Rallying protest call at meeting over west Cumbria repository plans
Last updated at 11:51, Saturday, 12 January 2013
A weekend of action is being planned in the fight against plans for a nuclear waste dump in west Cumbria.
The news came at a public meeting called by residents in Keswick last night, which attracted more than 500 people. Lawyer John Wilson, of Portinscale, told the meeting that people had to pull together to fight proposals which could lead to radioactive waste being buried under the Lake District or the Solway Plain.
Cumbria County Council, Allerdale Council and Copeland Council are set to vote on whether the Government should search for a West Cumbrian site to build an underground repository for high-level radioactive waste.
Mr Wilson told the meeting: “If we lose at the end of the month, and it’s quite possible, we really need to get organised.”
He urged everyone to sign petitions and write to the county council cabinet members and executive members of the borough councils to voice their opinions.
He called on bodies such as the National Trust, Cumbria Tourism, the Green Party and Friends of the Earth to make their views known.
The campaign group Solway Plain Against Nuclear Dump (Spand) is holding a music night ‘Spand Aid’, aimed at raising money and galvanising public support.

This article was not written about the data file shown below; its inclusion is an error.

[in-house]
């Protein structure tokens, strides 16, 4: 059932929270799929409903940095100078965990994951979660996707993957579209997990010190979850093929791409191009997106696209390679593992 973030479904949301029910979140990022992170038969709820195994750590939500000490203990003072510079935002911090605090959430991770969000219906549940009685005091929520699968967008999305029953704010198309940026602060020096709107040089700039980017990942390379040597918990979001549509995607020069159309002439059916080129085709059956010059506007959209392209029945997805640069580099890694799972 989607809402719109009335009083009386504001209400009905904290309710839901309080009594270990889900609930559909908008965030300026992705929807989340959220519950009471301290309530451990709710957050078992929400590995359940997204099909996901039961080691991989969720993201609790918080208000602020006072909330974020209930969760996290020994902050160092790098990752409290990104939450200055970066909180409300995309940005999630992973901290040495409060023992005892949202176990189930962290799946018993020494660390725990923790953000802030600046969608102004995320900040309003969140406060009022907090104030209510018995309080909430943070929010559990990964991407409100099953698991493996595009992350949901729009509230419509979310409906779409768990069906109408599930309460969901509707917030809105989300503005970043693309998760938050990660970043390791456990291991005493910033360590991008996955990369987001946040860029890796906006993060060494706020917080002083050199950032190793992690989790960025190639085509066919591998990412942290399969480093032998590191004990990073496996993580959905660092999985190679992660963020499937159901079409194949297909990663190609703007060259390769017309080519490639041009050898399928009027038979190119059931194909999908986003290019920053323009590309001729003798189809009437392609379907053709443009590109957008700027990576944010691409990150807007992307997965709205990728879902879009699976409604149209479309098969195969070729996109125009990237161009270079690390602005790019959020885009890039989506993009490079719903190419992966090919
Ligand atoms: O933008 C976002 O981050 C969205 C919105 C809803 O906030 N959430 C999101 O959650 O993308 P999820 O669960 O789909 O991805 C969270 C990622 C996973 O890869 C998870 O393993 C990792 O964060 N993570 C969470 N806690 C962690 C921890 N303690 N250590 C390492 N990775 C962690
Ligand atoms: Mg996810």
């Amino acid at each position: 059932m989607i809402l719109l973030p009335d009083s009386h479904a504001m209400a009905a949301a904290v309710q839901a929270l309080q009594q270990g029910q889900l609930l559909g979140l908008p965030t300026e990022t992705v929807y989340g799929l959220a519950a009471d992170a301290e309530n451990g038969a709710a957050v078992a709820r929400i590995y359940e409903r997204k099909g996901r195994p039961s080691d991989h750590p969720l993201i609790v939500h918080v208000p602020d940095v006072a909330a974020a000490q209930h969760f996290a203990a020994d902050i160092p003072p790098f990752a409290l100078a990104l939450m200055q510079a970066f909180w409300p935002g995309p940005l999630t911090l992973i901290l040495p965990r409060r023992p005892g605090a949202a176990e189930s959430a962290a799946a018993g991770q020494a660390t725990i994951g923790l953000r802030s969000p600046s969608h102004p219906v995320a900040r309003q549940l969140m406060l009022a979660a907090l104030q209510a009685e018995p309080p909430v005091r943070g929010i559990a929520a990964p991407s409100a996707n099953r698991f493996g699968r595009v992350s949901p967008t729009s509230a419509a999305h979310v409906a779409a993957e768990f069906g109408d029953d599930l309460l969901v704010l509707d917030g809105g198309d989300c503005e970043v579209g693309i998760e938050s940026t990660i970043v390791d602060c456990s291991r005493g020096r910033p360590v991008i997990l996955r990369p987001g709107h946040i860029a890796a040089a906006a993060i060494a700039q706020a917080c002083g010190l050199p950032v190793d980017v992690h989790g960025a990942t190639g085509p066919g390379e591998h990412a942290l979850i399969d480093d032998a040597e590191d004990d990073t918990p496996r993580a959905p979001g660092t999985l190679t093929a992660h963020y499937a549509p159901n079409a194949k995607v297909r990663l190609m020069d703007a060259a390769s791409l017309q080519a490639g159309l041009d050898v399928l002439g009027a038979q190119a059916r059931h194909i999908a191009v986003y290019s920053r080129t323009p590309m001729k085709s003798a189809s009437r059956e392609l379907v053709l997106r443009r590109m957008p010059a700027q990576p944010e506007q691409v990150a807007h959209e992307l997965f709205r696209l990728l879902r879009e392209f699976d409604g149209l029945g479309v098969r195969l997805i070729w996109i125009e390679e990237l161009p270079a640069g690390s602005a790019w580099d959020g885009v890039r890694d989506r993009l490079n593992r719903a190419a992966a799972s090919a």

Mr Wilson said he wanted to see all the other groups which were keen to see the West Cumbria and the Lake District protected coordinate their efforts over the weekend. Geologist Professor David Smythe last year drew on details in Nuclear Decommissioning Authority documents and concluded that two main rock types in West Cumbria could be considered for hosting a repository – one under the Solway Plain and the Ennerdale and Eskdale granite in Copeland.
Fellow geologist Dr Jeremy Dearlove, who was previously employed by the West Cumbria Managing Radioactive Waste Safely Partnership to analyse the results of a British Geological Survey report, told the meeting he thought both areas had a low chance of being suitable.
A quarter of West Cumbria was ruled out of the site search by a preliminary report of the British Geological Survey in 2010.
Seventy five per cent of the area left is within the national park. Keswick marketing expert Harry Marsland told the meeting that the Lake District’s £2.2billion tourist industry and the 57,000 direct jobs it supports could be jeopardised if a dump was built, along with thousands more jobs in the tourism supply chain.
One woman in the audience carried out a straw poll. Nearly everyone in the room put up a hand to say they wanted West Cumbria to withdraw from the process.
First published at 11:34, Saturday, 12 January 2013
Published by http://www.newsandstar.co.uk
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